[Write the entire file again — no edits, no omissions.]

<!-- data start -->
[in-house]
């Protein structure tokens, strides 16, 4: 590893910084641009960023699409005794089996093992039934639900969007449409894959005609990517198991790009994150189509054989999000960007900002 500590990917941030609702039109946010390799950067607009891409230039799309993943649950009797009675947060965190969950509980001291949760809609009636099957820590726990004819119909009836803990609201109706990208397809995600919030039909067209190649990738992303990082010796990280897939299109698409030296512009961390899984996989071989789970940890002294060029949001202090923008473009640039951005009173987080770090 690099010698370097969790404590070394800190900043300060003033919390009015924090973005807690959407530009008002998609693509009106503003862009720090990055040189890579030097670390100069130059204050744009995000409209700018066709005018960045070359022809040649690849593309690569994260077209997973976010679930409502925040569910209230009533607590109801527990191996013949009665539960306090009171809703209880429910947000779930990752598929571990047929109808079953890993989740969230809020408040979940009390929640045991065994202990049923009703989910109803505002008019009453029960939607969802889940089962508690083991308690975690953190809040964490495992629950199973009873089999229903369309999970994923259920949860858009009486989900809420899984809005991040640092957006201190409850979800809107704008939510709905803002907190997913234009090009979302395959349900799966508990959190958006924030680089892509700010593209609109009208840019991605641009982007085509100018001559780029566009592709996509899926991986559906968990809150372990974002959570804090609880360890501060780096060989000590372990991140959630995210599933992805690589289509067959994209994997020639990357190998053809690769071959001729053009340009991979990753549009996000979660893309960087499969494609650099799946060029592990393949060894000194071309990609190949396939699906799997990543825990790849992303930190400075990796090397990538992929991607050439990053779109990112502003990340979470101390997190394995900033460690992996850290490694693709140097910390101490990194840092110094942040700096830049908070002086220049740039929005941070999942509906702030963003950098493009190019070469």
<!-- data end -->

[in-house]
């Protein structure tokens, strides 16, 4: 590893910084641009960023699409005794089996093992039934639900969007449409894959005609990517198991790009994150189509054989999000960007900002 500590990917941030609702039109946010390799950067607009891409230039799309993943649950009797009675947060965190969950509980001291949760809609009636099957820590726990004819119909009836803990609201109706990208397809995600919030039909067209190649990738992303990082010796990280897939299109698409030296512009961390899984996989071989789970940890002294060029949001202090923008473009640039951005009173987080770090 690099010698370097969790404590070394800190900043300060003033919390009015924090973005807690959407530009008002998609693509009106503003862009720090990055040189890579030097670390100069130059204050744009995000409209700018066709005018960045070359022809040649690849593309690569994260077209997973976010679930409502925040569910209230009533607590109801527990191996013949009665539960306090009171809703209880429910947000779930990752598929571990047929109808079953890993989740969230809020408040979940009390929640045991065994202990049923009703989910109803505002008019009453029960939607969802889940089962508690083991308690975690953190809040964490495992629950199973009873089999229903369309999970994923259920949860858009009486989900809420899984809005991040640092957006201190409850979800809107704008939510709905803002907190997913234009090009979302395959349900799966508990959190958006924030680089892509700010593209609109009208840019991605641009982007085509100018001559780029566009592709996509899926991986559906968990809150372990974002959570804090609880360890501060780096060989000590372990991140959630995210599933992805690589289509067959994209994997020639990357190998053809690769071959001729053009340009991979990753549009996000979660893309960087499969494609650099799946060029592990393949060894000194071309990609190949396939699906799997990543825990790849992303930190400075990796090397990538992929991607050439990053779109990112502003990340979470101390997190394995900033460690992996850290490694693709140097910390101490990194840092110094942040700096830049908070002086220049740039929005941070999942509906702030963003950098493009190019070469």